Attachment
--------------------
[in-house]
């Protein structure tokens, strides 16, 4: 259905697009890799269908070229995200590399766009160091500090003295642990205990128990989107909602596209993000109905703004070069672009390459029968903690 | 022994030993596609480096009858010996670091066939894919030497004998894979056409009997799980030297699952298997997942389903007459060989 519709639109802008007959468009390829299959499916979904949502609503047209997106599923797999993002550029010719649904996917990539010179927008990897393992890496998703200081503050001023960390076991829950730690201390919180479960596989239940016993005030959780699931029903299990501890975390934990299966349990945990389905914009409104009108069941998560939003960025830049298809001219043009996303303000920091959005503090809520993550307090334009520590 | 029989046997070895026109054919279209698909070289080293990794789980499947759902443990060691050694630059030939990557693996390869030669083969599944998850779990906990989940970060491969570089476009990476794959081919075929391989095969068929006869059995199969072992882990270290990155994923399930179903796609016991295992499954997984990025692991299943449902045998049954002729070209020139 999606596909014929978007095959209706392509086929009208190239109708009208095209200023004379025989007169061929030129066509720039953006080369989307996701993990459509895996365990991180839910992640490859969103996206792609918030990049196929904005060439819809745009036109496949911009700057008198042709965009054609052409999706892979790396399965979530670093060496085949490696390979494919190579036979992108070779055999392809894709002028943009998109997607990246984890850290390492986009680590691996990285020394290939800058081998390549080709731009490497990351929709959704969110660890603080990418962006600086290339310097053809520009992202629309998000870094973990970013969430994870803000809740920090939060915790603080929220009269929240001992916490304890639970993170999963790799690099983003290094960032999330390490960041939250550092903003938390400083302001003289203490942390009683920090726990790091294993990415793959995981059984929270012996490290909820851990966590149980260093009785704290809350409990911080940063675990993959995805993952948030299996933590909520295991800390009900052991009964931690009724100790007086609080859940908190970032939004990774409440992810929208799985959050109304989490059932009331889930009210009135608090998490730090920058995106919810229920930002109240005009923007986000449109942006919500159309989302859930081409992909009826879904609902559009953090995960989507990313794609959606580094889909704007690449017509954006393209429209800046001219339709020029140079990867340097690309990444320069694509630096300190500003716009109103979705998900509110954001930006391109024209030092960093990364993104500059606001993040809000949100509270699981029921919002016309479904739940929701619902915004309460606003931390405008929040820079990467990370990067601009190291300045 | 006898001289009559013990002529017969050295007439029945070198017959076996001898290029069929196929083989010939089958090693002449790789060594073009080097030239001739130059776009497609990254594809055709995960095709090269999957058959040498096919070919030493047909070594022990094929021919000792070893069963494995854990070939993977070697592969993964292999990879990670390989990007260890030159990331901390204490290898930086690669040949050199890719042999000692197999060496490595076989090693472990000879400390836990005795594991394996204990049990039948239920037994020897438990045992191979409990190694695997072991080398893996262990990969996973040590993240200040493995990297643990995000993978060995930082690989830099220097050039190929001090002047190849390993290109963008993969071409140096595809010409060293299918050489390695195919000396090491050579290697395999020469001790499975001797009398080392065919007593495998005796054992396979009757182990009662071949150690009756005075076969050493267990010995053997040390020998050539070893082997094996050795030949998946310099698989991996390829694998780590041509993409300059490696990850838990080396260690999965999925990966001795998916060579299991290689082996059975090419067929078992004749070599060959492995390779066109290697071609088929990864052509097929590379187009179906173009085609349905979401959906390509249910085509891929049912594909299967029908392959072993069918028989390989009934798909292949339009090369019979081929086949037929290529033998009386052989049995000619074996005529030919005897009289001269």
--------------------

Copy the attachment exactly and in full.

[in-house]
């Protein structure tokens, strides 16, 4: 259905697009890799269908070229995200590399766009160091500090003295642990205990128990989107909602596209993000109905703004070069672009390459029968903690 | 022994030993596609480096009858010996670091066939894919030497004998894979056409009997799980030297699952298997997942389903007459060989 519709639109802008007959468009390829299959499916979904949502609503047209997106599923797999993002550029010719649904996917990539010179927008990897393992890496998703200081503050001023960390076991829950730690201390919180479960596989239940016993005030959780699931029903299990501890975390934990299966349990945990389905914009409104009108069941998560939003960025830049298809001219043009996303303000920091959005503090809520993550307090334009520590 | 029989046997070895026109054919279209698909070289080293990794789980499947759902443990060691050694630059030939990557693996390869030669083969599944998850779990906990989940970060491969570089476009990476794959081919075929391989095969068929006869059995199969072992882990270290990155994923399930179903796609016991295992499954997984990025692991299943449902045998049954002729070209020139 999606596909014929978007095959209706392509086929009208190239109708009208095209200023004379025989007169061929030129066509720039953006080369989307996701993990459509895996365990991180839910992640490859969103996206792609918030990049196929904005060439819809745009036109496949911009700057008198042709965009054609052409999706892979790396399965979530670093060496085949490696390979494919190579036979992108070779055999392809894709002028943009998109997607990246984890850290390492986009680590691996990285020394290939800058081998390549080709731009490497990351929709959704969110660890603080990418962006600086290339310097053809520009992202629309998000870094973990970013969430994870803000809740920090939060915790603080929220009269929240001992916490304890639970993170999963790799690099983003290094960032999330390490960041939250550092903003938390400083302001003289203490942390009683920090726990790091294993990415793959995981059984929270012996490290909820851990966590149980260093009785704290809350409990911080940063675990993959995805993952948030299996933590909520295991800390009900052991009964931690009724100790007086609080859940908190970032939004990774409440992810929208799985959050109304989490059932009331889930009210009135608090998490730090920058995106919810229920930002109240005009923007986000449109942006919500159309989302859930081409992909009826879904609902559009953090995960989507990313794609959606580094889909704007690449017509954006393209429209800046001219339709020029140079990867340097690309990444320069694509630096300190500003716009109103979705998900509110954001930006391109024209030092960093990364993104500059606001993040809000949100509270699981029921919002016309479904739940929701619902915004309460606003931390405008929040820079990467990370990067601009190291300045 | 006898001289009559013990002529017969050295007439029945070198017959076996001898290029069929196929083989010939089958090693002449790789060594073009080097030239001739130059776009497609990254594809055709995960095709090269999957058959040498096919070919030493047909070594022990094929021919000792070893069963494995854990070939993977070697592969993964292999990879990670390989990007260890030159990331901390204490290898930086690669040949050199890719042999000692197999060496490595076989090693472990000879400390836990005795594991394996204990049990039948239920037994020897438990045992191979409990190694695997072991080398893996262990990969996973040590993240200040493995990297643990995000993978060995930082690989830099220097050039190929001090002047190849390993290109963008993969071409140096595809010409060293299918050489390695195919000396090491050579290697395999020469001790499975001797009398080392065919007593495998005796054992396979009757182990009662071949150690009756005075076969050493267990010995053997040390020998050539070893082997094996050795030949998946310099698989991996390829694998780590041509993409300059490696990850838990080396260690999965999925990966001795998916060579299991290689082996059975090419067929078992004749070599060959492995390779066109290697071609088929990864052509097929590379187009179906173009085609349905979401959906390509249910085509891929049912594909299967029908392959072993069918028989390989009934798909292949339009090369019979081929086949037929290529033998009386052989049995000619074996005529030919005897009289001269």